Fatty liver is just what it sounds like: a build-up of fat in the liver. The medical term for fatty liver is steatosis. While a small quantity of fat is considered normal, if more than five to ten percent of your liver’s weight is attributed to fat, you have fatty liver.
The liver is a vital organ whose job is to filter all harmful substances from the blood. Conditions such as a fatty liver can inhibit this process.
Fatty liver is reversible if you make lifestyle and behavioral changes. In the early stages, this condition presents with no symptoms and does not result in permanent damage. However, when repeated damage occurs to the liver, permanent scarring can take the place of normal liver cells. This is called liver cirrhosis.
The following types of food can help reduce the risk of fatty liver and promote liver healing.
Protein: This is considered an essential component of every diet. However, when most people think of protein, they think of red meat. This can actually work against a healthy liver as red meat contains excessive amounts of fat. Instead, choose meats that are rich in omega-3 fatty acids, which have been proven in many studies to promote good liver health. It is a clever idea to reduce red meat intake and replace it with other alternative protein sources. Fish, white meat, eggs, nuts, legumes, and low-fat cheese are good alternatives.
Good fats: While some fats may be bad for you, there are good fats as well. Good fats include monounsaturated and omega-3 fatty acids. Previous studies have shown that omega-3 fatty acids can protect the liver from developing non-alcoholic fatty liver disease. It also aids in the removal of fat from the liver once fatty liver disease has begun. Great sources of omega-3’s include salmon, tuna, and sardines. Monounsaturated fats found in items such as olive oil have also been proven to prevent and treat non-alcoholic fatty liver disease.
Complex carbohydrates: Not all carbohydrates are the same, as these kinds of carbs release glucose into the bloodstream at a steady rate. Complex carbohydrates are minimally processed and have a low glycemic index. By regulating the amount of glucose that reaches the blood stream, they help to keep insulin levels steady, decreasing the chances of insulin resistance. Examples of complex carbs include whole grain bread and cereals, whole rolled oats, brown rice, quinoa, legumes, and sweet potatoes.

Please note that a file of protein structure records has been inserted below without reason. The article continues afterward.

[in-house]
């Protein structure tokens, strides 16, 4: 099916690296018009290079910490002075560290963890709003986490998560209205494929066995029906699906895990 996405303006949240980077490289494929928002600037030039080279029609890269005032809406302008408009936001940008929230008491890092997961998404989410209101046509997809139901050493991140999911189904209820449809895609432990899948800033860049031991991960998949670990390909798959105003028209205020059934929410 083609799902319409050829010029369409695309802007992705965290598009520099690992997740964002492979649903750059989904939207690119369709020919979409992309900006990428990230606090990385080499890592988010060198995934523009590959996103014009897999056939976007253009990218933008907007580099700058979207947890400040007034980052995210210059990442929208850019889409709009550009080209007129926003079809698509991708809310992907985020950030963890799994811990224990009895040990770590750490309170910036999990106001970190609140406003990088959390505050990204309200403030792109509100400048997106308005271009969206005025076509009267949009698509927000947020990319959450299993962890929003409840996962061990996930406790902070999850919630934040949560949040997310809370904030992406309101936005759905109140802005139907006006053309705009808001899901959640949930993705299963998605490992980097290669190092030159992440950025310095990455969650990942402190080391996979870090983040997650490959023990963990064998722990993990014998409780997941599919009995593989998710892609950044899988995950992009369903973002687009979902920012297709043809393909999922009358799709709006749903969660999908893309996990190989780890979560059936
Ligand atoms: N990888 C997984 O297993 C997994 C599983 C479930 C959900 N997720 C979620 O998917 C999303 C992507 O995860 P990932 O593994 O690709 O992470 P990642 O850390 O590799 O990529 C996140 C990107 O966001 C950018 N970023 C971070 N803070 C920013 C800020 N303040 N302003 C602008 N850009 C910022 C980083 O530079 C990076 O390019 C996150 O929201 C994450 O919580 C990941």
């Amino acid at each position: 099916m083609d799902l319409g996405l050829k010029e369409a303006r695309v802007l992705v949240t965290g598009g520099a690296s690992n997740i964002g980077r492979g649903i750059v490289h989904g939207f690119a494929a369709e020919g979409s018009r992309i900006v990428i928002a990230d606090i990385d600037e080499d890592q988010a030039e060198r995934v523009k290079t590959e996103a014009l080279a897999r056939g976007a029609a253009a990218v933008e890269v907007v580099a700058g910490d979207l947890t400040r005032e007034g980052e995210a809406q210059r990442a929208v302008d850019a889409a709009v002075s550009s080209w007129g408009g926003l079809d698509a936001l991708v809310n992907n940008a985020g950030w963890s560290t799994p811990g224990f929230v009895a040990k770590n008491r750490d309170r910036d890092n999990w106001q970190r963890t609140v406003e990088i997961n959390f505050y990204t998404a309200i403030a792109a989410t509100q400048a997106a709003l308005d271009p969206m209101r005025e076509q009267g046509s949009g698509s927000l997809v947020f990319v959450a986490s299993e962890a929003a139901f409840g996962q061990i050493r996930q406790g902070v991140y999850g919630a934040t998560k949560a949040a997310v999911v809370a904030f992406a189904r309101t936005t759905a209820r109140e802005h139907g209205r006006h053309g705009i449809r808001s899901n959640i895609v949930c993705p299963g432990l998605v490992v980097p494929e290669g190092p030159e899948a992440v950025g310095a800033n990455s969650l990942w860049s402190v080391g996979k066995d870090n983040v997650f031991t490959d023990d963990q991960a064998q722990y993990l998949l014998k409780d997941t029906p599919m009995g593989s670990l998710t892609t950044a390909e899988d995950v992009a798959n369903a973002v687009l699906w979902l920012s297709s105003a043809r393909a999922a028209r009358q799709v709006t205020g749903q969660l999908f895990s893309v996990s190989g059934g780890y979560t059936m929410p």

Antioxidants: A compound commonly found in fruits and vegetables, antioxidants fight oxidative stress—a type of damage that occurs in cells and can lead to the development of fatty liver disease, aging, and cancer. Antioxidants have been proven in many studies to lower excess fat levels and inflammation that occurs in fatty liver disease. Two antioxidants of note are vitamin E and alpha lipoic acid (ALA)—mostly found in nuts, seeds, vegetables, and meats.
Vitamin C is also a great antioxidant that can be found in citrus fruits.
Much like how there are foods that promote liver health, there are also foods that work against it. Here are some examples:
Sugar: While it is true that the body craves sugar, too much of it can be bad for your liver. Excess consumption of sugar can lead to obesity and diabetes, which are both risk factors for fatty liver disease development. Many studies have linked a decrease in sugar consumption to a healthy liver and the prevention of fatty liver disease. Sugar is hiding in many processed foods such as cookies, cereals, cakes, juice, soda, sauces, and sweetened snacks. Hidden sugar may also be lurking in foods such as salad dressings and ketchup.
Fructose: This is a natural sugar that is found in fruit. However, many companies isolate this type of sugar from corn and use it as an inexpensive additive to sweeten sodas, sauces, syrups, and other foods. The problem is that this form of sugar syrup is very concentrated, containing high amounts of calories and sugar molecules that bombard the system.
Simple carbohydrates: These are overly processed carbohydrates that have none of the healthy nutrients their counterparts have. Simple carbs cause blood sugar to spike, which can lead to insulin becoming resistant over time. This can lead to the development of fatty liver disease. Simple carbohydrates include white bread, white noodles, cakes, cookies, pastries, and crackers.
Trans and saturated fats: These are unhealthy fats that have been linked to the development of heart disease and disease of the blood vessels. Eating foods high in these fats can lead to obesity and increased blood lipid levels, both of which contribute to a fatty liver.
Meat: It’s important to choose healthy sources for your daily protein intake, and unfortunately, red meat is not one of them. Previous studies have shown that high red meat and saturated fat intake leads to an increased risk of liver disease and liver cancer. Red meat is commonly used to make sausages, hot dogs, and cured meats.